The odds are heavily against this Republican-controlled Congress taking action on guns in the wake of Sunday night's massacre in Las Vegas. Dianne Feinstein of California, who introduced a bill this week to ban the devices. Feinstein's bill has 24 co-sponsors, all Democrats. "Ron Johnson, R-Wisconsin, said this week". For Democrats, the challenge will be bridging the gap between that kind of non-committal response and a firm "yes" vote. "But we really need to stop and think: Is this going to have the impact that we want?"
He told reporters Tuesday that it is "completely inappropriate to politicize an event like this" and declined to answer further questions on the subject.
That's an important caveat.
Congressional leaders took a similar stance this week.
U.S. lawmakers need to examine "bump stock" gun accessories, devices that enable some guns to be turned into rapid-fire weapons, U.S. House Speaker Paul Ryan said on Thursday, opening the door to possible debate on gun control by the Republican-controlled Congress.
Though Cornyn didn't speak to Feinstein's measure, it's already gaining some traction with some Republicans.
"My reaction was that this was all created to kill or injure as many people as possible as quickly as possible, and that's the reason why automatic weapons are generally not available", Cornyn said Thursday. "Together, we can find common ground that respects and supports the 2nd Amendment while keeping guns out of the hands of people who should not have them - criminals and the dangerously mentally ill". "It could happen to any one of us".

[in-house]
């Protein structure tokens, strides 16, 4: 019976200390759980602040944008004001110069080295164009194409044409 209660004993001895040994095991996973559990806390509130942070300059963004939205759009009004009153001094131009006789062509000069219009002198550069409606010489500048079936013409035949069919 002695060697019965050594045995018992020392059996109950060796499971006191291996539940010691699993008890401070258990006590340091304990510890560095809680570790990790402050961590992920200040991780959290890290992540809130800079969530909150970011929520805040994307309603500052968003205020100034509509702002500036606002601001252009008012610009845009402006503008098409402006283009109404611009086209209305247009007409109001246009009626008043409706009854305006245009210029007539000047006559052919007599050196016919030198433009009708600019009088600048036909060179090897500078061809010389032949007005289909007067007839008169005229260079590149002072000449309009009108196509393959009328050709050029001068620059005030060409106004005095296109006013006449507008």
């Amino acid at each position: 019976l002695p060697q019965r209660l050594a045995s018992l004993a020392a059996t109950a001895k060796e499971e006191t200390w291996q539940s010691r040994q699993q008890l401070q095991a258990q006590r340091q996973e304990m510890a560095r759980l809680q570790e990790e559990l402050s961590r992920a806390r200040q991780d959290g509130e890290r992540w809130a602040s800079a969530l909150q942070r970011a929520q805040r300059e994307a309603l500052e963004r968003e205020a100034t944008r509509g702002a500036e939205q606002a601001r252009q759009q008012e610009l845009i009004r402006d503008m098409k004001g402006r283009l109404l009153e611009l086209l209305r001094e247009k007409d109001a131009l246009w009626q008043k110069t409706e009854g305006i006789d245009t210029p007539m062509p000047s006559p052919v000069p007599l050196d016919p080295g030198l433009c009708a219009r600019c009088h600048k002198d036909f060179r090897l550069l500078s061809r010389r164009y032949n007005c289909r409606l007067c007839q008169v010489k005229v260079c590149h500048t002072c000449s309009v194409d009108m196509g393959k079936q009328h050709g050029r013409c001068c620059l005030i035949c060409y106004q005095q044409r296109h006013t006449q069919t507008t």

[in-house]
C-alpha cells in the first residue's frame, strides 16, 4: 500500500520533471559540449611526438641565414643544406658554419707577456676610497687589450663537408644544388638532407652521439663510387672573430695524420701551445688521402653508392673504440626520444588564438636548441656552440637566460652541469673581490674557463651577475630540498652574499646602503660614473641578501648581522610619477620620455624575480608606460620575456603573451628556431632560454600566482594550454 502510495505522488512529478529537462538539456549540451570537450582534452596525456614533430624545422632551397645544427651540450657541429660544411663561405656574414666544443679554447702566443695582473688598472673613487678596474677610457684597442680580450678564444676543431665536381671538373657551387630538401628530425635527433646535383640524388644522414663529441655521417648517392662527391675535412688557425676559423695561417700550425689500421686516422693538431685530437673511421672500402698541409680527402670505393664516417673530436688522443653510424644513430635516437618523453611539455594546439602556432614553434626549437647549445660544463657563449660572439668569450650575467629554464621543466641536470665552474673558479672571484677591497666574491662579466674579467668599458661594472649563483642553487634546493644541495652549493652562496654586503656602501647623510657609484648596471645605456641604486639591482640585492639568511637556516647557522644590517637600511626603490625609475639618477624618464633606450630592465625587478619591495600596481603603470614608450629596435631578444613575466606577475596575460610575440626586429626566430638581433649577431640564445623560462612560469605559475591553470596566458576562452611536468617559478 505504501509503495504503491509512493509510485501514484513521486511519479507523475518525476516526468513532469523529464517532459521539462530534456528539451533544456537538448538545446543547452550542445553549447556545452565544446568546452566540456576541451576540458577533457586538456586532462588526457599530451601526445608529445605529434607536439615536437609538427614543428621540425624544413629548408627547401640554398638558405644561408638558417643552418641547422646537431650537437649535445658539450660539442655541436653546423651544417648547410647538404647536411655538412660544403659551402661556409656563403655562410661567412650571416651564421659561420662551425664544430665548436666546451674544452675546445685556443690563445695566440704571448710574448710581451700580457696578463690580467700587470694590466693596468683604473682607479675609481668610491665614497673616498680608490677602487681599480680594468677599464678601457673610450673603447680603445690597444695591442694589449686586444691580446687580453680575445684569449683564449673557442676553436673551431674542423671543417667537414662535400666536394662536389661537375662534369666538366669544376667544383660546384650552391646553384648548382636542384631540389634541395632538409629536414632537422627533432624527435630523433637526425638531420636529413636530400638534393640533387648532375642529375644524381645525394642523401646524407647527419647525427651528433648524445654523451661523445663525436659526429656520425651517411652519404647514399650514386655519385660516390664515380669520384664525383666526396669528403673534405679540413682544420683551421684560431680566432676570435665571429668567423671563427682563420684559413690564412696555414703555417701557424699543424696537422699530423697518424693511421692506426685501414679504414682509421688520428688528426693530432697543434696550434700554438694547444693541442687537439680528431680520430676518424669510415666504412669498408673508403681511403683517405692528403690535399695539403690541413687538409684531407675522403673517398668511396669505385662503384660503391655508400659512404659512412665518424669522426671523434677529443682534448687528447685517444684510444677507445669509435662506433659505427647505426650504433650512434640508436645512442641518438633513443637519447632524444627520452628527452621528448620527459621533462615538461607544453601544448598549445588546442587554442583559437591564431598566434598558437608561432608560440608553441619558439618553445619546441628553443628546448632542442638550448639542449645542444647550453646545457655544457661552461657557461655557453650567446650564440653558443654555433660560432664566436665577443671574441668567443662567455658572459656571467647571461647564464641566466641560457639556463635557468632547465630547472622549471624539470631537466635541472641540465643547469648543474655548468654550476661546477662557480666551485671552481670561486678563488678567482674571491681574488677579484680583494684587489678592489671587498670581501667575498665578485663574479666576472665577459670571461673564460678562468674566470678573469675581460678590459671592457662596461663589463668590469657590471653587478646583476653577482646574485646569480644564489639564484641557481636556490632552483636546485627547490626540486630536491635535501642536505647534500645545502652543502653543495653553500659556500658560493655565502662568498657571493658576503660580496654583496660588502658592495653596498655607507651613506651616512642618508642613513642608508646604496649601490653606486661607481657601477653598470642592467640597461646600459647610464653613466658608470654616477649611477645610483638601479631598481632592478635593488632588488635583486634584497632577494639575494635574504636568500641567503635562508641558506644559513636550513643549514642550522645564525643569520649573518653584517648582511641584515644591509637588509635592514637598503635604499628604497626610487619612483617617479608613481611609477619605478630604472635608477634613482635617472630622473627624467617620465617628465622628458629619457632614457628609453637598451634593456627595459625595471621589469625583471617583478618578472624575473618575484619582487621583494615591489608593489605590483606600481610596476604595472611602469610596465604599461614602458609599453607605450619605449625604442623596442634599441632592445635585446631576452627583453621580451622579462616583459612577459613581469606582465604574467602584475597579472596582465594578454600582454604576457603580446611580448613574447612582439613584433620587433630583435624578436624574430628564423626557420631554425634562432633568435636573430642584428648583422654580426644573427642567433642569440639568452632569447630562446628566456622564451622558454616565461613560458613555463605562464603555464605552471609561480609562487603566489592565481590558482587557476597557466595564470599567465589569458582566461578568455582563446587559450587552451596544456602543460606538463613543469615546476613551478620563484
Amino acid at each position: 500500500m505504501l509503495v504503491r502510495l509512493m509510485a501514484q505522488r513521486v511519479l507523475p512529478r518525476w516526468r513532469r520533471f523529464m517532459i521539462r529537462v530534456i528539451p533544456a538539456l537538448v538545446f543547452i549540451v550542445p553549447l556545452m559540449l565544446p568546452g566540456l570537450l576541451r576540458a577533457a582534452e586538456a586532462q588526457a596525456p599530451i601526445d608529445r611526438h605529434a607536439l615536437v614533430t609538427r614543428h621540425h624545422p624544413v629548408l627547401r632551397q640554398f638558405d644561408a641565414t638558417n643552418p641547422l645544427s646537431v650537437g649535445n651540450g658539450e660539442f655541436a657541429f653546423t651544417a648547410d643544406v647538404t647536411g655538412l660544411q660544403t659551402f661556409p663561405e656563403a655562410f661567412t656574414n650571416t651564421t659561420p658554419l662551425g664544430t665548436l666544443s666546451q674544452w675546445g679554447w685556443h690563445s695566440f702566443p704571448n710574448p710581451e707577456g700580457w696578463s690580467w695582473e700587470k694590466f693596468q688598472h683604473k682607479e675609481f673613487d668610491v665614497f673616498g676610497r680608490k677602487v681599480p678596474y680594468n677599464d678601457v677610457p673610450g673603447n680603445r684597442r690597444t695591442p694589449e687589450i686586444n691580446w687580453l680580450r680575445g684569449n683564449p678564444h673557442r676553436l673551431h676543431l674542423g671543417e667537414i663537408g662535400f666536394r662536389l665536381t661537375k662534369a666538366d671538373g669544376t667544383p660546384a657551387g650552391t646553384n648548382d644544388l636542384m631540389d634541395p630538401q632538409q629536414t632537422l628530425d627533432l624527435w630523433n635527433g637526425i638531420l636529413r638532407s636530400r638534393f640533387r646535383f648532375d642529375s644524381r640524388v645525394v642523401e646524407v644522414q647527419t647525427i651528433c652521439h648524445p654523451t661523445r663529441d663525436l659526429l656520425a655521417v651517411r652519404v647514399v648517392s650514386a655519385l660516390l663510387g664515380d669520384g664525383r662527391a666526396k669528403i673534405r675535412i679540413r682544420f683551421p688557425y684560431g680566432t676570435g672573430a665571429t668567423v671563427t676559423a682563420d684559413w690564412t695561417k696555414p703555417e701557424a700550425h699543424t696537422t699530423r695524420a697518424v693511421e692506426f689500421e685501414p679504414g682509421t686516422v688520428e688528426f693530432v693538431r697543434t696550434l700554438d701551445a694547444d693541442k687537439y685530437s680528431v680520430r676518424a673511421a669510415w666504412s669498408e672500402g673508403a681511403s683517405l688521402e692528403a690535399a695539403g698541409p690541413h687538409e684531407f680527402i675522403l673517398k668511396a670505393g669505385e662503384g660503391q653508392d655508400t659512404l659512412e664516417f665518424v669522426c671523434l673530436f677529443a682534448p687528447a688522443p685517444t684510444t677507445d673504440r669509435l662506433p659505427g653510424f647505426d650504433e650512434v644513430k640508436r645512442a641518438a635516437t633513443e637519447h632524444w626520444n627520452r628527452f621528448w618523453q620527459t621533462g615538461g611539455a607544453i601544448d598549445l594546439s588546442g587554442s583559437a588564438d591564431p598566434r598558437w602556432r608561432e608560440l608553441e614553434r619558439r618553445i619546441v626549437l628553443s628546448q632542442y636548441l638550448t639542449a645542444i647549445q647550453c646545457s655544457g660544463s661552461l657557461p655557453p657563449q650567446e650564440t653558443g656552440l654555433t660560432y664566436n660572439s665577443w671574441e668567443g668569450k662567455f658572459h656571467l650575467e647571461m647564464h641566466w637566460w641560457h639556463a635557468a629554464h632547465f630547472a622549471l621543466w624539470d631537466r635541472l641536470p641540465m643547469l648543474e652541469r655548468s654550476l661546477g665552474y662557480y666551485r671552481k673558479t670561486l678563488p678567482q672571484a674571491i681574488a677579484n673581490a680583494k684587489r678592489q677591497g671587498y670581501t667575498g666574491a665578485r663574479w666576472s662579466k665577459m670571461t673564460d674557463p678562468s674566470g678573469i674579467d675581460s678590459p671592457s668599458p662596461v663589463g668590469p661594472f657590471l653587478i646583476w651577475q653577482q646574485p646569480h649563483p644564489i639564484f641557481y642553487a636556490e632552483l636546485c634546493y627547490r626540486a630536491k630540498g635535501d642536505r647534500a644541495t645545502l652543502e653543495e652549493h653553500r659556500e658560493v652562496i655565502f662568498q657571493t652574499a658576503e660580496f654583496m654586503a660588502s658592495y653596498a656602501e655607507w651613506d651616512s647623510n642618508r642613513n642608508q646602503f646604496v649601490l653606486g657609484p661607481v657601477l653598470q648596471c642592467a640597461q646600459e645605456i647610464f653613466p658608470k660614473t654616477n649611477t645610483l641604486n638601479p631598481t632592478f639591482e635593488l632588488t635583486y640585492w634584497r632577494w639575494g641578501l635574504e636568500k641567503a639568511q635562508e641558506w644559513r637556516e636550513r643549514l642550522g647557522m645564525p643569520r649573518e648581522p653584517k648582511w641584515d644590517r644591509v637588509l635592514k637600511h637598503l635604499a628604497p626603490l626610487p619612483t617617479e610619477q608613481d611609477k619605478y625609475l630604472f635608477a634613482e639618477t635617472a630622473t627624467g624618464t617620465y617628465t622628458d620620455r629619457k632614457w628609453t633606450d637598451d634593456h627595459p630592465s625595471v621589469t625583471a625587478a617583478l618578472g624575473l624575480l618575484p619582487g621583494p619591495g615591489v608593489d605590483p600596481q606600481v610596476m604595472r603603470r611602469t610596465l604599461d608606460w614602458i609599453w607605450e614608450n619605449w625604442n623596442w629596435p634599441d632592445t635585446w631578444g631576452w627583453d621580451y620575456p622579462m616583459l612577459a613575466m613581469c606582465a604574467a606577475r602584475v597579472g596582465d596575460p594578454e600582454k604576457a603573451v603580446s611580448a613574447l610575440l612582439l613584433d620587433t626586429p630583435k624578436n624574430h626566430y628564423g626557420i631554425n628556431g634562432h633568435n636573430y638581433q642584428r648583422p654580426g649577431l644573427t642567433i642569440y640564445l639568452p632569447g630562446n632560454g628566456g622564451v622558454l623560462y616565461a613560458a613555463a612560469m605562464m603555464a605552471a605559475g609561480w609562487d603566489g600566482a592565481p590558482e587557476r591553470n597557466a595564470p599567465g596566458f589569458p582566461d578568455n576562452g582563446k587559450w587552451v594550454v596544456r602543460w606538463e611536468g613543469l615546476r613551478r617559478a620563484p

The government did approve the sale of bump stocks in 2010. John Thune, R-South Dakota, told reporters when asked about the bump stocks and semi-automatic weapons being illegally converted to fire fully automatic. It can reportedly allow a gun to shoot hundred of rounds per minute. Twelve rifles found in Paddock's hotel room had bump stocks, authorities said.
"I think all of us assumed that when we heard the audio that it was a fully automatic weapon".
Georgia Sen. David Perdue, a conservative, said he'd consider the bill after learning that bump stocks are legal. Susan Collins, R-Maine, adding that many of her colleagues have done the same.
The device can be slid onto the back-end of a gun and uses the power of the recoil to fire ammo more rapidly. Republicans also control the Senate and the White House.
President Donald Trump has not talked about bump stocks specifically, but did indicate this week that he's open to considering additional gun regulations. "I just thank God".
And whenever the NRA shows the least bit of give on an issue, you can bet that the Gun Owners of America will rush to sweep up the newly available gun-nut market share.
Ten Democratic senators, including McCaskill, face reelection bids in mostly rural states that Trump easily won in the 2016 election. It's not the road Republicans, or any gun rights-supporting American or politicians should go down.